1. Ringham, Cathy PhD, RN
  2. McNeil, Deborah PhD, RN
  3. Benzies, Karen M. PhD, RN


Background: Integrating parents into the care of their infants in the neonatal intensive care unit (NICU) is vital for both parents and infants. Yet, parents are often not fully involved in important decision-making and care, even when practices are family- and patient-centered. Alberta Family Integrated Care (FICare) is a model of care designed to support integration of parents into their infant's care.


Purpose: The aim of this study was to describe and examine how mothers' work was coordinated by institutional processes when participating in Alberta FICare.


Methods: We used institutional ethnography to analyze written entries in Alberta FICare parent journals to show points of tension mothers experienced in the NICU.


Results: We illustrated the institutional activities that intersect with parental work of being present in the NICU. We argue that the journal text and the primary discourses that mothers are tuned to organize the way they knew and thought about their infant. Managing everyday NICU rules, navigating constant and unexpected changes, and the work of feeding their infant created tension. Mothers focused on milk supply, weight gain, and transition from gavage to nipple feeds. We show how mothers' activities were coordinated by practices that prioritize progression toward discharge rather than supporting them through the roller coaster of emotions and practical challenges of being present in the NICU.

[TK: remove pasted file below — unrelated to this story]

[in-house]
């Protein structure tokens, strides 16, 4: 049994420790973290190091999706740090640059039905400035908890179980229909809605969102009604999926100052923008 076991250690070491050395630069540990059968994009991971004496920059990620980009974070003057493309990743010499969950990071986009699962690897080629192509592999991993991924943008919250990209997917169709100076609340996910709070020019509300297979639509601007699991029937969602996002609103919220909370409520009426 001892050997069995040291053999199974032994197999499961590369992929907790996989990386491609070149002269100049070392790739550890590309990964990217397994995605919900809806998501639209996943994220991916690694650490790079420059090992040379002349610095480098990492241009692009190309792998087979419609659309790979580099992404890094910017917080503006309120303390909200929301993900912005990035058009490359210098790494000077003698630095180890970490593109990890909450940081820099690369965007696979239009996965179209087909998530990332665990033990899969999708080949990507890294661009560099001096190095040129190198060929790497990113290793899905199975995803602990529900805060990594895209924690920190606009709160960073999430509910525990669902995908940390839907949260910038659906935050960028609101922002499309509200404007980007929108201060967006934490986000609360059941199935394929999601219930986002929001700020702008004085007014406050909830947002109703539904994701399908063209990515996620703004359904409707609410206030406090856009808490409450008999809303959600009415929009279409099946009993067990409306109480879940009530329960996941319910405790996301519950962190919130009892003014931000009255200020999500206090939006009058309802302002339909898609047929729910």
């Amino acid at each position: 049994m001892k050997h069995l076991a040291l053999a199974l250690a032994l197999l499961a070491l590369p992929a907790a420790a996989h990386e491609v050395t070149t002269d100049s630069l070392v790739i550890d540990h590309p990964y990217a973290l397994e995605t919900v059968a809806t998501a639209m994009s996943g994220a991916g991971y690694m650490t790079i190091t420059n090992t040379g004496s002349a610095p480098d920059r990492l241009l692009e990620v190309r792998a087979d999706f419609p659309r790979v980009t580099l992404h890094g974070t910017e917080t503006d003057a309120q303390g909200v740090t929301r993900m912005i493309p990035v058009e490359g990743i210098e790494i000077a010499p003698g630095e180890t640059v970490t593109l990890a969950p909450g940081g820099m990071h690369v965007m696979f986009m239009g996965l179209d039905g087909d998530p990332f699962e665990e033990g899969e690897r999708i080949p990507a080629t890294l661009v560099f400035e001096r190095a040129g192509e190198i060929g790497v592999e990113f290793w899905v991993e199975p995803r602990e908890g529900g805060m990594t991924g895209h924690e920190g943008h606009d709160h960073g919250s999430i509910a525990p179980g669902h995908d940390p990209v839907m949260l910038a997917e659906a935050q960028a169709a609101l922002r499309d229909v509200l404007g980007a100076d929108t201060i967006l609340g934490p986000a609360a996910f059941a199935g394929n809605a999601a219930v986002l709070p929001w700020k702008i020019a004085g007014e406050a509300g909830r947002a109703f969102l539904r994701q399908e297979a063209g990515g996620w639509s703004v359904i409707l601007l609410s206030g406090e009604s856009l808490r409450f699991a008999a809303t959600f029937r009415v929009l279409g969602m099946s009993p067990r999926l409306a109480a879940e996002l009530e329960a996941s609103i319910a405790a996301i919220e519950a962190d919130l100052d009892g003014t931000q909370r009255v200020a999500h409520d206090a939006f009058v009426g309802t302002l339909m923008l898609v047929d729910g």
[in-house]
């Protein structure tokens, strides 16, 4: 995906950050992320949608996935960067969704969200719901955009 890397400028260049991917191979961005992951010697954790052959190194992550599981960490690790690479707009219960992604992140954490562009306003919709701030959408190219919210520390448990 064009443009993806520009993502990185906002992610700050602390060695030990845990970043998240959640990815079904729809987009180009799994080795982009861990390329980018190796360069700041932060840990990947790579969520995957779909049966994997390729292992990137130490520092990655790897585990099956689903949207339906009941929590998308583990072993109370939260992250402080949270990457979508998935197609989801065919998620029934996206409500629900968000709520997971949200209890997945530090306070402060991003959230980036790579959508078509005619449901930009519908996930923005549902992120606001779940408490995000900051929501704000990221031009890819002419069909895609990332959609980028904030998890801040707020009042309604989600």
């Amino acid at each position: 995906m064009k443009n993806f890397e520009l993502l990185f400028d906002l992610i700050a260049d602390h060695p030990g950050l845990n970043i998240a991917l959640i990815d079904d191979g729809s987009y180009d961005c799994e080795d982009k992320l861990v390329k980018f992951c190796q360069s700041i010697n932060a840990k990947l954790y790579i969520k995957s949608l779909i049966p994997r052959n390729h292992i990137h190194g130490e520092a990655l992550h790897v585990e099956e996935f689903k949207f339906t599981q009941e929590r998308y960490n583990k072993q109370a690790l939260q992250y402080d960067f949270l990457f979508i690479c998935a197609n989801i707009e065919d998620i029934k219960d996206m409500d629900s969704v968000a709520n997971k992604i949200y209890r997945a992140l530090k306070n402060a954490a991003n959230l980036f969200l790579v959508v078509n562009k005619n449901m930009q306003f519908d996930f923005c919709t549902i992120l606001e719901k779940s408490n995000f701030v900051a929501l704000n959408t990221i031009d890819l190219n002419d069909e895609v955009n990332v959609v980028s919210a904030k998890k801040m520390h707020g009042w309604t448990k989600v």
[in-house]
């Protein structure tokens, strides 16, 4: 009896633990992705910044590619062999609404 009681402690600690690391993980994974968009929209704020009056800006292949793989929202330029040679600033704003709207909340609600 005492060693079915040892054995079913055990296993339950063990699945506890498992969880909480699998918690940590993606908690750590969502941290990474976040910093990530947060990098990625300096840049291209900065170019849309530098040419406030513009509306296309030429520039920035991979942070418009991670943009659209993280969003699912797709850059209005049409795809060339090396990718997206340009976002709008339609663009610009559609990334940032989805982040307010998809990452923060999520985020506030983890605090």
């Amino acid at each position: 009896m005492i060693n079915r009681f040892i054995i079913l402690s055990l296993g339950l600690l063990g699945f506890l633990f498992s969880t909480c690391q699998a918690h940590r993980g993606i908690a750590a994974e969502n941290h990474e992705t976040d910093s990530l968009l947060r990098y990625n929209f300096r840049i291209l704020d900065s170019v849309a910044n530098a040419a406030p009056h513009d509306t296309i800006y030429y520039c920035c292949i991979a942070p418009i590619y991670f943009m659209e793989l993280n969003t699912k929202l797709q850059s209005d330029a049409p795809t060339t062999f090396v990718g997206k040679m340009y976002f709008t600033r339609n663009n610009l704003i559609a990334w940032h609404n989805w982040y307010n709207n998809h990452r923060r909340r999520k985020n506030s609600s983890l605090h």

Implications for Practice: This illustration of institutional systems and processes may assist practitioners to understand the barriers mothers face when caring for their infants in the NICU.